Ajuntament de Santa Margalida

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THE LOCAL VERNACULAR OF SANTA MARGALIDA

The Caracteritzat per:

1) Phonetics

a) General tendency among adults to pronounce the neutral vowel (*) in the demostratives “aqueix/aquiexs [àqüeis]”. It is less so among young adults due to the influence of education and the different ways of speaking in other towns. (*) Neutral vowel: a vowel used in Mallorca (except in Alaró, Binissalem and Lloseta) to pronounce words (in Catalan) such as “pera”, “res” or “vera”.

b) As in other towns of the area (Petra, Artà, Maria and Llubí), the closing of the unstressed o followed by a stressed i (cosí-cusí; molí-mulí, t'ho diré-t'hu diré-) or u (romput-rumput, poruc-puruc, tot d'una -tut d'una).

c) The pronunciation of the neutral vowel at the end of a word, which is very similar to the closed or Spanish e. This feature was already described by mossèn Alcover. (Margalida-Margalide, Antònia-Antonie). It is a general tendency among adults, less so among young adults due to the influence of education and the different ways of speaking in other towns.

d) A particularly declining tendency among older people to pronounce stressed e’s and o’s open (**) instead of closed (**) in learned words of Spanish origin. For instance, “po[è]ma” and “idi[ò]ma”. Although it is a feature that will most likely disappear in a few years, the pronunciation of the word “problema” with an open e (probl[è]ma) is still common.

(**) Open e, as in “cor” and “por”.
Closed e, as in “fer” and “té”.
Open o, as in “cor” and “por”.
Closed o, as in “botó” and “petitó”.

2) Syntax

a) Combination of the article “es” or its femenine “sa” and a person’s name or nickname. This structure is used colloquially or comically to talk about someone, especially to single the person out from a larger group of people. For instance, “això ha estat sa Margalida!”.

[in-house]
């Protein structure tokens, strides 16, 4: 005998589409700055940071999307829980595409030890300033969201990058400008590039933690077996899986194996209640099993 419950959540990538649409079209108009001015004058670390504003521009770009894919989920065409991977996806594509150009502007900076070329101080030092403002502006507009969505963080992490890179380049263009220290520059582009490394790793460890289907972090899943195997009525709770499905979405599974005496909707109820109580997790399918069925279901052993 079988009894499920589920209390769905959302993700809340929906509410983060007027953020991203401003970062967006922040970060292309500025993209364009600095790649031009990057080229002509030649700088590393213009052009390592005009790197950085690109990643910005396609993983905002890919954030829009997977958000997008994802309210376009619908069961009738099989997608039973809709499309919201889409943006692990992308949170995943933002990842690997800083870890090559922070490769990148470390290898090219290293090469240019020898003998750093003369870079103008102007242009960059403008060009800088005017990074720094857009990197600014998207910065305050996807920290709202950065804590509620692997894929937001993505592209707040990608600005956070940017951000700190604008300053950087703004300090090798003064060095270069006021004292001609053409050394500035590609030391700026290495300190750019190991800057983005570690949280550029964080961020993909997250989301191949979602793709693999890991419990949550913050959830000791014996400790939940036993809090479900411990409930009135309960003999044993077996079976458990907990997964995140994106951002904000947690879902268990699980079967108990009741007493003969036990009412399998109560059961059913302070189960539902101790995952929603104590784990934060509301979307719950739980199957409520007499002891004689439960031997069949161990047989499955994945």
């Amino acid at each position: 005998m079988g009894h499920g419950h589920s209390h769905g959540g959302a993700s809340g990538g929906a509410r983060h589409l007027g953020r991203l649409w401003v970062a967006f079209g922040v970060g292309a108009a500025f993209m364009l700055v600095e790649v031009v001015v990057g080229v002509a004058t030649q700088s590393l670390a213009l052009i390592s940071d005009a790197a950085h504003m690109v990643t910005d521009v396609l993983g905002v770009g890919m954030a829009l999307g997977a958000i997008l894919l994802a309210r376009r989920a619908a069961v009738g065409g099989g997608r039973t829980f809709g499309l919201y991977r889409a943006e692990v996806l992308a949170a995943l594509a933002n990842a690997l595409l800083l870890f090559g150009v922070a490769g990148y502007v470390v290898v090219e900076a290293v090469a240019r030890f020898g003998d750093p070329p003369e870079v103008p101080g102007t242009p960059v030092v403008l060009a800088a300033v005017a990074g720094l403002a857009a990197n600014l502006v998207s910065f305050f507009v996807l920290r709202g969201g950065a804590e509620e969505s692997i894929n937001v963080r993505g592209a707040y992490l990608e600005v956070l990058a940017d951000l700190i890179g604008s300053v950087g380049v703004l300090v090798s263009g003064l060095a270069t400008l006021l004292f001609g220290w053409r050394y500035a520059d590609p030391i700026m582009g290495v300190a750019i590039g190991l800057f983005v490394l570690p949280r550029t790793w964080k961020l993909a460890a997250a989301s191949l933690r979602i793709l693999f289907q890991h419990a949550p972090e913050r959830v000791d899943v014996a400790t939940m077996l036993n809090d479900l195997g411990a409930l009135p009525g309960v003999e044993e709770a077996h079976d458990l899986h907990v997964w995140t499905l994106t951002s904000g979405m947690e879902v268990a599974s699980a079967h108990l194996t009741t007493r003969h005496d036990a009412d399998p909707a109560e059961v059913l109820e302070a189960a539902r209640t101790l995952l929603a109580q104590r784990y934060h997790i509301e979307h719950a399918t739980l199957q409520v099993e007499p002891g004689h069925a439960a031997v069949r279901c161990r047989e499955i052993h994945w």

b) Inversion of the order of the demostratives: “aqueix” (aquëix/aquëixs [aquëis]) to signal proximity and “aquell” (aquël(l)/ aquël(l) s) and “aquest” (aquëst/ aquësts) used in a figurative or derogative way.

c) Use of “què” as an interjection at the end of the sentence signaling a request for approval (“això és un doiarro, què?”; “amb aqueix entrenador no farem res, què?”).

3) Morphology

a) Retention of the old Catalan plural form in medial demonstratives (aqueix: aqueixs-aqueis) and in certain forms such as the compund “aqueix mateix” (aqueixs mateixs-aqueis mateis) or the noun “feix” (feixs-feis).

b) Several variations in verbal morphology, depending on age and social background:
i) Second person plural of inchoative verbs (parteixs [parteis]/parteixes; repeteixs [repeteis]/repeteixes; pateixs [pateis]/pateixes).
ii) Present subjunctive in verbs such as “haver”, “anar”, “dir”, “partir”, “beure”, “creure” or “fer” (faça/faci/fai; faces/facis/fais; faça/faci/fai...).
iii) Imperfect subjunctive in first conjugation verbs (anàs/anés; anasses/ anassis/anessis; anàs/ anés; anàssem/anàssim/anéssim ; anàsseu/anàssiu/anéssiu, anassen/anassin/anessin). [This innovation, even though it coincides with the mainland eastern Catalan block, is not a result of the influence of standard Catalan. It is rather a result of the same analogical process that eastern Catalan dialects underwent with the imperfect tense in second conjugation verbs -cregués, anés, fes, vengués...]
iv) Others: “faç” (traditional)/”faig” (modern); “haguera” (traditional)/ “hagués” (modern).

4) Lexicography

a) A great many archaisms that died out in other towns are still preserved in Santa Margalida, especially among older people: “cura (tenir bona o mala cura de qualque cosa)”, “despesa -fer una cosa a cost i despesa de qualcú”, “pertocar”, “positura”, “terme” or “termini”.

b) Characteristic of Santa Margalida or not documented in other towns:
i) “betzofiada”, augmentative of “betzef”.
ii) “berul”, dim-witted.
iii) “bosquet”, someone from a low social background.
iv) “bosquetada”, characteristic of “bosquets”.
v) “bruf”, refreshment.
vi) “carrerassa”, estate road.
vii) “fondo”, a section of coast near the mouth of a stream.
viii) “raga –tala”, damage to crops or vegetation.

c) Words used also in nearby towns: “pitxos” (peas) and “nius” (birds).

d) Sayings and phraseology. They mention people and places of Santa Margalida that have been incorporated into the collection of sayings. Some examples are: "tenir cap de Calafat" (to be very intelligent), "ésser a sa Figuera" (to be in one’s deathbed), "pensar-se ser en Cocou, que rompia ses camies" (to refer to people who brag about their strength).

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